A number of crystal structures of membrane proteins have been reported, providing structural bases for physiologically important processes. However, the snapshots from the crystal structures do not necessarily provide sufficient information on understanding the functional mechanism of the membrane proteins. Solution NMR is a complementary method of X-ray crystallography, which reveals structural change and dynamics related to the functions. Here, we review what in membrane proteins can be analyzed by solution NMR, and its applications to functional analyses of membrane proteins.
Two examples of our most recent investigations using high-speed atomic force microscopy were provided. (1) The calcium pump reaction cycle was captured as up-and-down motions, corresponding to the conformational changes of the pump during ATP-mediated ion transport. The motion pictures obtained suggest that the pump would not exactly follow the Post-Alberts schema in the physiological condition. (2) The binding of two agonists (glycine and aspartate) to the hetero-tetrameric GluN1/GluN2A receptor triggered a structural change in the extracellular domain of the receptor without desensitization. This change was abolished in the presence of a selective antagonist, D-(−)-2-amino-5-phosphonopentanoic acid.
Channelrhodopsin (ChR) is a light-gated cation channel derived from algae. Since the inward flow of cations triggers the neuron firing, neurons expressing ChRs can be optically controlled even within freely moving mammals. Although ChR has been broadly applied to neuroscience research, little is known about its molecular mechanisms. We determined the crystal structure of chimeric ChR at 2.3 Å resolution and revealed its molecular architecture. The integration of structural and electrophysiological analyses provided insight into the molecular basis for the channel function of ChR, and paved the way for the principled design of ChR variants with novel properties.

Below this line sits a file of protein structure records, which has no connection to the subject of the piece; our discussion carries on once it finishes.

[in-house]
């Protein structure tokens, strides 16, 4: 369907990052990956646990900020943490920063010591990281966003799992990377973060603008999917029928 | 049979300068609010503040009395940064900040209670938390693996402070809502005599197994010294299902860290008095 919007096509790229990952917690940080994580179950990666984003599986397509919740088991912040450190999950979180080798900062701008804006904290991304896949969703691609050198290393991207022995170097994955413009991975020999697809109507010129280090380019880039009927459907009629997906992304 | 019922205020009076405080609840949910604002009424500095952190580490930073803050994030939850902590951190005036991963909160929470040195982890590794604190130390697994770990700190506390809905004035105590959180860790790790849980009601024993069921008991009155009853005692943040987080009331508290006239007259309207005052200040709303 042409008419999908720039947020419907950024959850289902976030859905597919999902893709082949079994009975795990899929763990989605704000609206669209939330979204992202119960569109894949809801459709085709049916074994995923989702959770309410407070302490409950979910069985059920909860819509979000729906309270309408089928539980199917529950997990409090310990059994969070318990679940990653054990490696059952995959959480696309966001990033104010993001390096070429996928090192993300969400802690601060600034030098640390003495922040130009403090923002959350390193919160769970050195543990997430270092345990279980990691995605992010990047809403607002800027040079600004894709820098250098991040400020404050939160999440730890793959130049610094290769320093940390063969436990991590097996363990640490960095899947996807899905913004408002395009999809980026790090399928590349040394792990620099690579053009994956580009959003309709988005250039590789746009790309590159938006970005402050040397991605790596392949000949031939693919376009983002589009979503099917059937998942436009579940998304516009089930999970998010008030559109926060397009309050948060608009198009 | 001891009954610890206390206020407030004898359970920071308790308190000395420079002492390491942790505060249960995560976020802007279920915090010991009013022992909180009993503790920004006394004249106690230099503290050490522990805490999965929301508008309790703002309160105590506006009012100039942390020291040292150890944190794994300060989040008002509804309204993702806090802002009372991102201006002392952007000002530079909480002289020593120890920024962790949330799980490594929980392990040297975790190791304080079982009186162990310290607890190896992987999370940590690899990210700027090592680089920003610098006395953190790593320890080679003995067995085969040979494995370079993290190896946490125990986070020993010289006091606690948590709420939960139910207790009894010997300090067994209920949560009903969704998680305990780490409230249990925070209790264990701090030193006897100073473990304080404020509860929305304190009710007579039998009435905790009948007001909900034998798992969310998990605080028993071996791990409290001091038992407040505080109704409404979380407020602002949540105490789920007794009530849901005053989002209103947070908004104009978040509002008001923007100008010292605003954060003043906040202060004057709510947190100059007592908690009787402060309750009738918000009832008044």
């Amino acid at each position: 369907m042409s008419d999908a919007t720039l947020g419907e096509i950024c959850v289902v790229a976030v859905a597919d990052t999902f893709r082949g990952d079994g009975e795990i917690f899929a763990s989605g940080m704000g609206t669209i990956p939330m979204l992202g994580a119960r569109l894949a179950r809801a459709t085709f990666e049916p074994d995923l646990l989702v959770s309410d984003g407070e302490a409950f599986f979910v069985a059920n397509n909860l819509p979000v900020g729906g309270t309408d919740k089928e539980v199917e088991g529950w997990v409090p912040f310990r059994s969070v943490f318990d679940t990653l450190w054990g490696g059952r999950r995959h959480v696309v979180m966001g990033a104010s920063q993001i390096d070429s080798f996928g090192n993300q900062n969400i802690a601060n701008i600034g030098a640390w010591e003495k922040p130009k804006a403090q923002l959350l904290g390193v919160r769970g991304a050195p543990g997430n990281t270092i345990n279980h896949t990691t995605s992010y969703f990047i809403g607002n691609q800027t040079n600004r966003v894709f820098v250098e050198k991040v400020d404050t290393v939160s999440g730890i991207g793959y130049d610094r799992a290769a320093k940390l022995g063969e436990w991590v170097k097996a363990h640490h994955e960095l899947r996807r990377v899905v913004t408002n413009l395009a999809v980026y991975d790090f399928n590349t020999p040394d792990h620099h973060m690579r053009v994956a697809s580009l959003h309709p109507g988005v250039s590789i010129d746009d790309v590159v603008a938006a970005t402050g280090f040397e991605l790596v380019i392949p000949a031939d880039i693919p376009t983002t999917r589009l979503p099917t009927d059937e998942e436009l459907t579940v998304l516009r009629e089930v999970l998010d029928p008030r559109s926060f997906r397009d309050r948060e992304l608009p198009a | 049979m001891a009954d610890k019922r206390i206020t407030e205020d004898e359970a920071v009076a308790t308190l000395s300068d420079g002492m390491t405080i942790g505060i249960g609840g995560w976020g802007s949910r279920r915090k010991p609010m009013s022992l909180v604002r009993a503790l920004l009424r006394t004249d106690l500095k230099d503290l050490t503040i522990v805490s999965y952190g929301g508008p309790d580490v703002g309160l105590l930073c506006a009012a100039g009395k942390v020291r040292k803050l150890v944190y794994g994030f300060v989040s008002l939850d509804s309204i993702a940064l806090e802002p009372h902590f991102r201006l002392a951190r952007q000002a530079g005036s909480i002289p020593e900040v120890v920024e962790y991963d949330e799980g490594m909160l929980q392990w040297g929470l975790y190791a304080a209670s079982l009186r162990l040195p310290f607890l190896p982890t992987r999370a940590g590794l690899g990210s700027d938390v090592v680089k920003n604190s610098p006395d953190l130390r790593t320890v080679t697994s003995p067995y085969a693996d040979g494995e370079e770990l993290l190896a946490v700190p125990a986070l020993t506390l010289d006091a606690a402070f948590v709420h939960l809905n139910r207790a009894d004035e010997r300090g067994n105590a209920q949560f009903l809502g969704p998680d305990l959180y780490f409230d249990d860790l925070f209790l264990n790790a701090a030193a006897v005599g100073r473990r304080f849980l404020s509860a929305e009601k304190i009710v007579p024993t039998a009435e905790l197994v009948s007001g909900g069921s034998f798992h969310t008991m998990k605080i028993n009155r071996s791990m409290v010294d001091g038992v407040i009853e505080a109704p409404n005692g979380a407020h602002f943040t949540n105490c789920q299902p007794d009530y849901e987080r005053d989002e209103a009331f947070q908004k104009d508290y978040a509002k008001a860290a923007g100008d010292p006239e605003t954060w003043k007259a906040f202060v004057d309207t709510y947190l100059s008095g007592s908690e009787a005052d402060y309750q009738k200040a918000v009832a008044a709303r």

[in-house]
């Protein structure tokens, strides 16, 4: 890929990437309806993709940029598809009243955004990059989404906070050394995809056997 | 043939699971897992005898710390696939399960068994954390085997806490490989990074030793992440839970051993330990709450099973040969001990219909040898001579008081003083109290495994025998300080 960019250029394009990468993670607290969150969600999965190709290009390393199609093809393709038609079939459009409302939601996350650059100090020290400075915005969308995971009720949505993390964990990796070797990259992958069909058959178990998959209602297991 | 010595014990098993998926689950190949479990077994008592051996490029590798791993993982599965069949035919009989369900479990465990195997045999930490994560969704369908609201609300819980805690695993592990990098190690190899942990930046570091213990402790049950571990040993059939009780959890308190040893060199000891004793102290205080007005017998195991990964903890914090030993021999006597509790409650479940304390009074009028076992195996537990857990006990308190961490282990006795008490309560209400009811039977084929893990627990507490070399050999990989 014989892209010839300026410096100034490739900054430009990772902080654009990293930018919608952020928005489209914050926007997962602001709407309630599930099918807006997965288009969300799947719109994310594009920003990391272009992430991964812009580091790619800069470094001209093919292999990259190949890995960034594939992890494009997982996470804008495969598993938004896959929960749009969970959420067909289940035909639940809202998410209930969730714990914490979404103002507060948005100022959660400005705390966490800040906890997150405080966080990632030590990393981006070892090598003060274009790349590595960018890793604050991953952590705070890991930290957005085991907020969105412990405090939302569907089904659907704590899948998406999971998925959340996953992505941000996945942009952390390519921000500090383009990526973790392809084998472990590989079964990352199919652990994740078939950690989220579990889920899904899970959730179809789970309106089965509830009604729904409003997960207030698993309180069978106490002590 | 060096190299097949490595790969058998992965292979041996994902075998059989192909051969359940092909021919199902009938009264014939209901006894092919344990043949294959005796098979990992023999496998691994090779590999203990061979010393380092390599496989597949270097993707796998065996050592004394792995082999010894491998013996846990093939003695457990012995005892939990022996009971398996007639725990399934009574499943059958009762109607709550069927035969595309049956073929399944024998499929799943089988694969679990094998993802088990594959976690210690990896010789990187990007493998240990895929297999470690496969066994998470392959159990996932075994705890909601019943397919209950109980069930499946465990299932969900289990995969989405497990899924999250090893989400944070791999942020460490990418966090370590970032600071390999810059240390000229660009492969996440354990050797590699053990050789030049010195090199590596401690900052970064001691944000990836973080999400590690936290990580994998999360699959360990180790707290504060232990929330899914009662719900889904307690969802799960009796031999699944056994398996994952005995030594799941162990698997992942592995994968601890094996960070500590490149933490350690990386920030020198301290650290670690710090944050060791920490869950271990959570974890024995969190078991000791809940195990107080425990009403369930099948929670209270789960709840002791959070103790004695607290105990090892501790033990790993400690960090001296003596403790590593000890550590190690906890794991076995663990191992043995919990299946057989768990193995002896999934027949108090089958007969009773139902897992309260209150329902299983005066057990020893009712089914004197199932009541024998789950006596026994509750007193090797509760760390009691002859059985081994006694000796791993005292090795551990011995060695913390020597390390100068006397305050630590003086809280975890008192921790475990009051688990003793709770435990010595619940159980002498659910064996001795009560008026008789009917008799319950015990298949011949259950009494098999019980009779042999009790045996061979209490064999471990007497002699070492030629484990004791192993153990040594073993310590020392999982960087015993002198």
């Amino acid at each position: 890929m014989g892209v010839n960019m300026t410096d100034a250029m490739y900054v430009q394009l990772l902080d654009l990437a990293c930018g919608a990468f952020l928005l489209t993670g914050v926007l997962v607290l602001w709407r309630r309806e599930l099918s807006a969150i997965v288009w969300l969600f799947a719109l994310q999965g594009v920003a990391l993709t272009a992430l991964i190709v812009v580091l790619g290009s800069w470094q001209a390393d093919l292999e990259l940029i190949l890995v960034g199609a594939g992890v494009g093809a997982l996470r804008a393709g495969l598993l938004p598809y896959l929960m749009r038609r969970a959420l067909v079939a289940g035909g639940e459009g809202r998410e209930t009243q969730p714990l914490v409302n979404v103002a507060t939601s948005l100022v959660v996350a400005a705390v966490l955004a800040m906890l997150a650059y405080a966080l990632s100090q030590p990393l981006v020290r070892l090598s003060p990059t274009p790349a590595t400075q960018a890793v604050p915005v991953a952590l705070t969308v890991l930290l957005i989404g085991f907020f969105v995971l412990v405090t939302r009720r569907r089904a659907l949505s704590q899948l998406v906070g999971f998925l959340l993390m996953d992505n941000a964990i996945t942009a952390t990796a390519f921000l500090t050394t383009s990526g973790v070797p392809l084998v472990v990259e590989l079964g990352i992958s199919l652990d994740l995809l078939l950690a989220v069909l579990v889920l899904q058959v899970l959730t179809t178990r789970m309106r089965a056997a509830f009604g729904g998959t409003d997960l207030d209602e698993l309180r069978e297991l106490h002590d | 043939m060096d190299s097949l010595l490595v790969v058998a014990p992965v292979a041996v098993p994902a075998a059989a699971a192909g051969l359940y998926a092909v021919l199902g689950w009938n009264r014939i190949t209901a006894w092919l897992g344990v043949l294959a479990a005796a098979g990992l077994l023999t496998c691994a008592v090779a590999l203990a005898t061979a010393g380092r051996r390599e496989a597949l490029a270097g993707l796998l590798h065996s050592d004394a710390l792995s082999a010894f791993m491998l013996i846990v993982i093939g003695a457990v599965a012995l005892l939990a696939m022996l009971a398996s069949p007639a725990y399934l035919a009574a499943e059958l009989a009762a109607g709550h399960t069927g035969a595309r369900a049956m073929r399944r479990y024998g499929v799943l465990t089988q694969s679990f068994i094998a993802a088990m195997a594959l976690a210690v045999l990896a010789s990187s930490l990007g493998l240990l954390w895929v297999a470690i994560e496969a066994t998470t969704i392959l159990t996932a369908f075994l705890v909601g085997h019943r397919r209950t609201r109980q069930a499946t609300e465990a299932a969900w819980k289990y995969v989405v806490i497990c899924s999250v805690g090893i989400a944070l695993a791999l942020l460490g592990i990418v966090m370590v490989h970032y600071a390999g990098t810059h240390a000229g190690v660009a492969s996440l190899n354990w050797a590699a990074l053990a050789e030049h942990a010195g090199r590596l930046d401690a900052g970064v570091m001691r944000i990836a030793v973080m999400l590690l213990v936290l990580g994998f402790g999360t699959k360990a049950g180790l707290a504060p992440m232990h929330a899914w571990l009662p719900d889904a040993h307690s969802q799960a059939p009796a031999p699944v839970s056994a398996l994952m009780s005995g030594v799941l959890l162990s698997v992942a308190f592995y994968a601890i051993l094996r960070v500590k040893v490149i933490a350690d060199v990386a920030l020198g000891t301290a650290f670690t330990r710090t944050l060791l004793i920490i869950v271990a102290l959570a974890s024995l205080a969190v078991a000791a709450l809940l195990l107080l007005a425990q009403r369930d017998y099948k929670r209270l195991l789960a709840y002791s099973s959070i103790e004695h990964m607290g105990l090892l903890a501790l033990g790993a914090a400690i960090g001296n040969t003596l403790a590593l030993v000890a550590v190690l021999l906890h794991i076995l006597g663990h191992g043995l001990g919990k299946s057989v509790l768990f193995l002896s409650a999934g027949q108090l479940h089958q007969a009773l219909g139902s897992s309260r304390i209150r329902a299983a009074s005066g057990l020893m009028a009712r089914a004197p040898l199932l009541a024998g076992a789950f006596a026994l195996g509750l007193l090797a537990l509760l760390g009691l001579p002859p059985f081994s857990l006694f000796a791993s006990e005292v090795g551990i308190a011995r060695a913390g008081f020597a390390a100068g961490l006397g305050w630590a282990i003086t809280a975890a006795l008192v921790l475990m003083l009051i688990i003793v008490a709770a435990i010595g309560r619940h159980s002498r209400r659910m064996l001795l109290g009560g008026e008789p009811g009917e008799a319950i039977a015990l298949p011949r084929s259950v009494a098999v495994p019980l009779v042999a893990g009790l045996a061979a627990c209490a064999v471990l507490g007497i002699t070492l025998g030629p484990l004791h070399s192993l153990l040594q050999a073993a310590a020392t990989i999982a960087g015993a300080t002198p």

cDNA display is a robust and versatile in vitro protein selection tool developed on the basis of mRNA display. In this tool, a protein is covalently linked with its coding cDNA via a specially-designed puromycin-linker to improve the stability of the molecule. As a result of the stabilization, cDNA display succeeded in extending the variety of libraries (e.g., modified peptide library) and target molecules (e.g., cell surface molecules). Thus, this technology will enable to design functional proteins and peptides which could not be evolved by the previous in vitro protein selection tools.
A number of structural and kinetic studies of DNA polymerases have proposed the catalytic mechanism of the nucleotidyl-transfer reaction. However, the actual process has never been visualized. Here we show the nucleotidyl-transfer reaction process catalyzed by human DNA polymerase η using time-resolved protein crystallography. In sequence, the nucleophile 3′-OH is deprotonated, the deoxyribose at the primer end converts from C2′-endo to C3′-endo, and the nucleophile and the α-phosphate of dATP approach each other to form the new bond. A third Mg2+ ion, which arrives with the new bond and stabilizes the intermediate state, may be an unappreciated feature of the two-metal-ion mechanism.
Utilizing quick-freeze deep-etch-replica electron-microscopy, we observed that actin-attached myosin during in vitro sliding was oppositely-bent, considering the direction of the putative pre-power stroke configuration. Since SH1–SH2-cross-linked myosin was a good candidate with a similar appearance, we devised a new procedure to define the relative angle of the catalytic-domain and the lever-arm from the averaged images, and built its 3-D model. The projection angle of the lever-arm in that model was compatible with actin-sliding cross-bridge structure. Introducing this conformer as the structural analogue of the transient intermediate, we propose a revised scheme of the crossbridge-cycle compatible with various experimental results.